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right about whether that statute regulating the executive branch is unconstitutional. but absent a claim of unconstitutionality, the separation of powers, as i understand it, requires the executive branch to follow that statute. there's a separate category, body of laws. the primary body of laws that regulate private behavior that prohibit drug possession or drug distribution, those kinds of -- prohibit bank robbery, prohibit certain kinds of dumping of illegal substances into streams or waters. those kinds of federal laws that are i ubiquitous, that regulate private behavior. and the question is to what extent can the president or the executive branch say we're not going to enforce a certain category of those laws because of policy disagreement, because of resource constraints, because of constitutional objections.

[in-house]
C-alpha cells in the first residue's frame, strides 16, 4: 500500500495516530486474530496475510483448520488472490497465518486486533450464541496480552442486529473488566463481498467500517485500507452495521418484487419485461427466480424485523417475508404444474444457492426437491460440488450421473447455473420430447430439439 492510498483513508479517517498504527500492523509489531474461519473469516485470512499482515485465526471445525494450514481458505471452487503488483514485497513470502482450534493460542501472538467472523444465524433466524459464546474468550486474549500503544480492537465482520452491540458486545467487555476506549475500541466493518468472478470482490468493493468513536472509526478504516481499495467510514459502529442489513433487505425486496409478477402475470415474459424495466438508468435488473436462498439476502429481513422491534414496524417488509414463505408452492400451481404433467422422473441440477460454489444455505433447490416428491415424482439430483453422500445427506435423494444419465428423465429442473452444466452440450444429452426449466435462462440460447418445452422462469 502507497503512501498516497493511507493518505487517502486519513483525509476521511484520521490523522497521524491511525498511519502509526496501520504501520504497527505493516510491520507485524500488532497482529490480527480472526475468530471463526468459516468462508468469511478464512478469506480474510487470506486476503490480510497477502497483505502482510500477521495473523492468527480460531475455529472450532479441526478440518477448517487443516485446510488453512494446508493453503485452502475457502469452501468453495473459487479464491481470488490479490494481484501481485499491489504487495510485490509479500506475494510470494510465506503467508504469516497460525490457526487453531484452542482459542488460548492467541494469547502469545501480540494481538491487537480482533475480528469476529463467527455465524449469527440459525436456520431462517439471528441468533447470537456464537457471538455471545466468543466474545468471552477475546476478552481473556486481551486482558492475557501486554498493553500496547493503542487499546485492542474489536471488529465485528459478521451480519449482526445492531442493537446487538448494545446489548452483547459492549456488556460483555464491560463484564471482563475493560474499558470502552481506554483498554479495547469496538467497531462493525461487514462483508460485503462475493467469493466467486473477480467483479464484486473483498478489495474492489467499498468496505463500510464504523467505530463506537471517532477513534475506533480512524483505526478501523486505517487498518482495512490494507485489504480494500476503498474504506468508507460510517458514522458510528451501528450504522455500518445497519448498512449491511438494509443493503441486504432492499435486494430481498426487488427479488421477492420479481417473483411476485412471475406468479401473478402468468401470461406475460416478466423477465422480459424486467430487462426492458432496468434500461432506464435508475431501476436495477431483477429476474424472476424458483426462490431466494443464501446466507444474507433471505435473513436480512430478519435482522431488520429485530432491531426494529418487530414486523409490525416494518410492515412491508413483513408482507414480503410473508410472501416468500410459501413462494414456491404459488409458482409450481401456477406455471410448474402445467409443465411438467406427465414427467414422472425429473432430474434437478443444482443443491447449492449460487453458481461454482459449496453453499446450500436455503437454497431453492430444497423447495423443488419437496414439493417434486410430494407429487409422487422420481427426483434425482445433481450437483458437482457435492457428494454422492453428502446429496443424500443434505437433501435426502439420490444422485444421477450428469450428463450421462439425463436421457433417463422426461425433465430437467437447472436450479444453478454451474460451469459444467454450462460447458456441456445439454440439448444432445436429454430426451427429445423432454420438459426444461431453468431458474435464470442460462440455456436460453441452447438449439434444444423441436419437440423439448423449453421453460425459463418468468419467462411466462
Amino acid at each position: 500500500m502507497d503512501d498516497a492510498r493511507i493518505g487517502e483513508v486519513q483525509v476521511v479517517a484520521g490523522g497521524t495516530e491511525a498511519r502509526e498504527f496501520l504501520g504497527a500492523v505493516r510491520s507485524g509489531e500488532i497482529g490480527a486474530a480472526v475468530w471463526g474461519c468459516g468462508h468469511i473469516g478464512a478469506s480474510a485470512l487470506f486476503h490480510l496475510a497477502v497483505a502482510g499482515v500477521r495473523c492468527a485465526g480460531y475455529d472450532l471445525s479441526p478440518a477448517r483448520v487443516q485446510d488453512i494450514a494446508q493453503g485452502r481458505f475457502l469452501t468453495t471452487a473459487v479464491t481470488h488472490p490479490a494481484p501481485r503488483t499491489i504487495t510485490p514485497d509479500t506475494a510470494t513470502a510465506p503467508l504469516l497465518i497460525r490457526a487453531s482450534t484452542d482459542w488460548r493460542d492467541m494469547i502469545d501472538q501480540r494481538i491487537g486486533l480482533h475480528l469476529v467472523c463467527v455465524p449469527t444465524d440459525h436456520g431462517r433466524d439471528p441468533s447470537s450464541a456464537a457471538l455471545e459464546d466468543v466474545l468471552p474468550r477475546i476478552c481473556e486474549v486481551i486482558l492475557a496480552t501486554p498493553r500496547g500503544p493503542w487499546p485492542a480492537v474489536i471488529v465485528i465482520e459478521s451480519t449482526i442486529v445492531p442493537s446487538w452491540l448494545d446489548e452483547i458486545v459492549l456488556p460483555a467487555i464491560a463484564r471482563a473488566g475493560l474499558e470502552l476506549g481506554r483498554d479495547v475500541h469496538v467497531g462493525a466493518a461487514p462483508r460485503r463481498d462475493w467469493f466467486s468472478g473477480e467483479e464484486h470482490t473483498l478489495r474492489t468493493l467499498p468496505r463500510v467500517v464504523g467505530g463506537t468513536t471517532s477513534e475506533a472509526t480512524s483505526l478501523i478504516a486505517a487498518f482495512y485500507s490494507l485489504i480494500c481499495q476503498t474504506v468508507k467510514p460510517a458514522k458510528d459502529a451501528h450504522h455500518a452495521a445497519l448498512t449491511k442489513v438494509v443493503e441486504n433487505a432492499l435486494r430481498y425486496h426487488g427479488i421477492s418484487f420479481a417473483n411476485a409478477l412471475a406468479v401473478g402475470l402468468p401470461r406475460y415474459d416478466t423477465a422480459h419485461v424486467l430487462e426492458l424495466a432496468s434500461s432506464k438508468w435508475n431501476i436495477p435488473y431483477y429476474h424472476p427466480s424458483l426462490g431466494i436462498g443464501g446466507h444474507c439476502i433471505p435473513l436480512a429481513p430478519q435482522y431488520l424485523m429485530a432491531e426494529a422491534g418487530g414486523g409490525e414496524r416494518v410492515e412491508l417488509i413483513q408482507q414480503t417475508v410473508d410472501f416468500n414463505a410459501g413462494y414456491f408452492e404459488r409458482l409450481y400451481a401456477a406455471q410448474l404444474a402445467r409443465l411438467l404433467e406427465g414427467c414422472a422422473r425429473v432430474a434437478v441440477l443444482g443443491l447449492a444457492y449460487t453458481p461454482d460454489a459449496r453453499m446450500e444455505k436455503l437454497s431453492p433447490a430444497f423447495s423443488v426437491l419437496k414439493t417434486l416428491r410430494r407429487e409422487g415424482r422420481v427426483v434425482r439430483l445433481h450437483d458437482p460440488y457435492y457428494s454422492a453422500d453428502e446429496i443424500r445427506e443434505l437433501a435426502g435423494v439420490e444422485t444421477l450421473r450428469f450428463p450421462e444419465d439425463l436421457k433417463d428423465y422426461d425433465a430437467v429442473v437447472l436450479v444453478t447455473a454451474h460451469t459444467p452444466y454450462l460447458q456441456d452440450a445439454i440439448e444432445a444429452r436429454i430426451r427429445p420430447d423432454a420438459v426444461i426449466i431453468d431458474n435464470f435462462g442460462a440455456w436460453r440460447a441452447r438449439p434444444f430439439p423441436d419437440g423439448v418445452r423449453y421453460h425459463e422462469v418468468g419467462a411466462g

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and i don't mean to punt unduly, but i tell my students every year in separation of powers for the last several years, i think that's one of the great unanswered questions of constitutional law. [laughter] and why is it an unanswered question? often times it's difficult for someone to have standing. okay, i'm not going to enforce certain kinds of drug laws. who has standing to challenge the president's or the executive branch's decision not to do that? that's a difficult inquiry in many cases as well. so it doesn't, it's a hard question to answer. one of the things to think about, because i've written different things about this kind of tiptoeing around different parts of this, the pardon power. so how does that relate to prosecutorial discretion? tomorrow -- today, the president has the raw constitutional power to pardon every federal offender. the raw power. it is right there in the text of the constitution.